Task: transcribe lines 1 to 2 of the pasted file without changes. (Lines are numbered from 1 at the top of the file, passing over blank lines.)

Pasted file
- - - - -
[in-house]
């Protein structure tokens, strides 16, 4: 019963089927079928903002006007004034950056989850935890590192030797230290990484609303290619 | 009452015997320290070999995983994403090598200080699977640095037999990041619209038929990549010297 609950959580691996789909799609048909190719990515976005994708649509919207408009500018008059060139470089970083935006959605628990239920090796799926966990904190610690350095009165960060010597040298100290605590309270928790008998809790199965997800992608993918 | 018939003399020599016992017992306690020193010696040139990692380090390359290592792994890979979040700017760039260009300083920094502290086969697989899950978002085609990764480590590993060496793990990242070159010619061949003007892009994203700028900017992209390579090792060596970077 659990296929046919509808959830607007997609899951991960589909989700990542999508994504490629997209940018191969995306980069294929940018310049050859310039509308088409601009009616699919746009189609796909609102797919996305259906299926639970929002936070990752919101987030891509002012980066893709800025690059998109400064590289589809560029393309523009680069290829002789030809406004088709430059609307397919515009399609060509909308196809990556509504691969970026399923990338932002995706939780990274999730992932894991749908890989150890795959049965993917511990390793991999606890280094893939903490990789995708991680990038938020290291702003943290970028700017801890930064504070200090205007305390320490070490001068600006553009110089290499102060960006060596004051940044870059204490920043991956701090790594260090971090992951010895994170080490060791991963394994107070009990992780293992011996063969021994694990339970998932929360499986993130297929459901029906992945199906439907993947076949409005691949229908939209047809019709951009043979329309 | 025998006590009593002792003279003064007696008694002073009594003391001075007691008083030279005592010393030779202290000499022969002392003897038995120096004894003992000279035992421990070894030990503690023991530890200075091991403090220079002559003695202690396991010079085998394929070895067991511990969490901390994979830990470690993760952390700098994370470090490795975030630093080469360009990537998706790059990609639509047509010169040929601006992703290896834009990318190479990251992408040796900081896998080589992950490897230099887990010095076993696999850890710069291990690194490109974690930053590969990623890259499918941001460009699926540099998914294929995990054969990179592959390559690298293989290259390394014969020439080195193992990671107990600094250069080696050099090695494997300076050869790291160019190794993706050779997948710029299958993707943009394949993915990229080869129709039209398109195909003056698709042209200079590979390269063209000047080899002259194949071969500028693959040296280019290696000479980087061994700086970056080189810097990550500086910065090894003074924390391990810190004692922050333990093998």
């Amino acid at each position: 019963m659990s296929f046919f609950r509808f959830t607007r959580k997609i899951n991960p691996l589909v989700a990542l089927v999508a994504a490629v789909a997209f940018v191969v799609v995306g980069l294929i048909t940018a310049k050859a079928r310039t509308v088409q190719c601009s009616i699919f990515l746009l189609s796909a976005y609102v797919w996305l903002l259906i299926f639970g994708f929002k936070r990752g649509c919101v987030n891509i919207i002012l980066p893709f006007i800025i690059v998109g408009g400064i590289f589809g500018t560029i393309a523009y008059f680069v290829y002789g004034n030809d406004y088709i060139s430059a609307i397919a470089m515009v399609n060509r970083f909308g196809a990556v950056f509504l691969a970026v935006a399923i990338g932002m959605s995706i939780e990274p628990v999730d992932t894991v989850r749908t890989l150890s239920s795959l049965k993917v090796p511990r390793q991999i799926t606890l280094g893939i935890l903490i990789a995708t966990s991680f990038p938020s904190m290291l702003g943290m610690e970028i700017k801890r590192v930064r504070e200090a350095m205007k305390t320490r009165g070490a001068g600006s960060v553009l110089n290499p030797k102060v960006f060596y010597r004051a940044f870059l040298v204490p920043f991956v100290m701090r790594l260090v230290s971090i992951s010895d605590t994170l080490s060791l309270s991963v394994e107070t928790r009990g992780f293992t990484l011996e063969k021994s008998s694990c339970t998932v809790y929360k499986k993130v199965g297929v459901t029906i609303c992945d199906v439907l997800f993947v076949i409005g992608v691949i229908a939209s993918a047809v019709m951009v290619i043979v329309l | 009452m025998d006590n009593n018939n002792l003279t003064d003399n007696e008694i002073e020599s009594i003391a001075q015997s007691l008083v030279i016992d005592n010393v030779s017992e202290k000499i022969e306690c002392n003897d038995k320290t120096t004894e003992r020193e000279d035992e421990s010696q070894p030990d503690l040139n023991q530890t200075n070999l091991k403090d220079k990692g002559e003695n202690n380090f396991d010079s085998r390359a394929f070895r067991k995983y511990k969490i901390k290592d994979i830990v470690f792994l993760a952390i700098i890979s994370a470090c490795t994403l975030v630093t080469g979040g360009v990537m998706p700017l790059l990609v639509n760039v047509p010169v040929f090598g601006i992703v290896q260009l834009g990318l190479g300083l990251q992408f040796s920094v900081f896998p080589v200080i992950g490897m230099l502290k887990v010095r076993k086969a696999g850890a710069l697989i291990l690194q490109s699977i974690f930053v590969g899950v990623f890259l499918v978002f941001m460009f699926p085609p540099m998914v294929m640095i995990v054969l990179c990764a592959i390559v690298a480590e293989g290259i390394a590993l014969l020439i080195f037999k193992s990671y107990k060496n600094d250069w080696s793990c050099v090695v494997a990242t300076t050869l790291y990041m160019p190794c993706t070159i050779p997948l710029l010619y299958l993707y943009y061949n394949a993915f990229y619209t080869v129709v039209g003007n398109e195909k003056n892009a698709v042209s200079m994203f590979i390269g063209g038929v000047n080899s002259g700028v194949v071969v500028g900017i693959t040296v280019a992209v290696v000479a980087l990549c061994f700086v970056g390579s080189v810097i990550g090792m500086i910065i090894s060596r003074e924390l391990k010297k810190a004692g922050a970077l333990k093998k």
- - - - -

[in-house]
């Protein structure tokens, strides 16, 4: 019963089927079928903002006007004034950056989850935890590192030797230290990484609303290619 | 009452015997320290070999995983994403090598200080699977640095037999990041619209038929990549010297 609950959580691996789909799609048909190719990515976005994708649509919207408009500018008059060139470089970083935006959605628990239920090796799926966990904190610690350095009165960060010597040298100290605590309270928790008998809790199965997800992608993918 | 018939003399020599016992017992306690020193010696040139990692380090390359290592792994890979979040700017760039260009300083920094502290086969697989899950978002085609990764480590590993060496793990990242070159010619061949003007892009994203700028900017992209390579090792060596970077 659990296929046919509808959830607007997609899951991960589909989700990542999508994504490629997209940018191969995306980069294929940018310049050859310039509308088409601009009616699919746009189609796909609102797919996305259906299926639970929002936070990752919101987030891509002012980066893709800025690059998109400064590289589809560029393309523009680069290829002789030809406004088709430059609307397919515009399609060509909308196809990556509504691969970026399923990338932002995706939780990274999730992932894991749908890989150890795959049965993917511990390793991999606890280094893939903490990789995708991680990038938020290291702003943290970028700017801890930064504070200090205007305390320490070490001068600006553009110089290499102060960006060596004051940044870059204490920043991956701090790594260090971090992951010895994170080490060791991963394994107070009990992780293992011996063969021994694990339970998932929360499986993130297929459901029906992945199906439907993947076949409005691949229908939209047809019709951009043979329309 | 025998006590009593002792003279003064007696008694002073009594003391001075007691008083030279005592010393030779202290000499022969002392003897038995120096004894003992000279035992421990070894030990503690023991530890200075091991403090220079002559003695202690396991010079085998394929070895067991511990969490901390994979830990470690993760952390700098994370470090490795975030630093080469360009990537998706790059990609639509047509010169040929601006992703290896834009990318190479990251992408040796900081896998080589992950490897230099887990010095076993696999850890710069291990690194490109974690930053590969990623890259499918941001460009699926540099998914294929995990054969990179592959390559690298293989290259390394014969020439080195193992990671107990600094250069080696050099090695494997300076050869790291160019190794993706050779997948710029299958993707943009394949993915990229080869129709039209398109195909003056698709042209200079590979390269063209000047080899002259194949071969500028693959040296280019290696000479980087061994700086970056080189810097990550500086910065090894003074924390391990810190004692922050333990093998």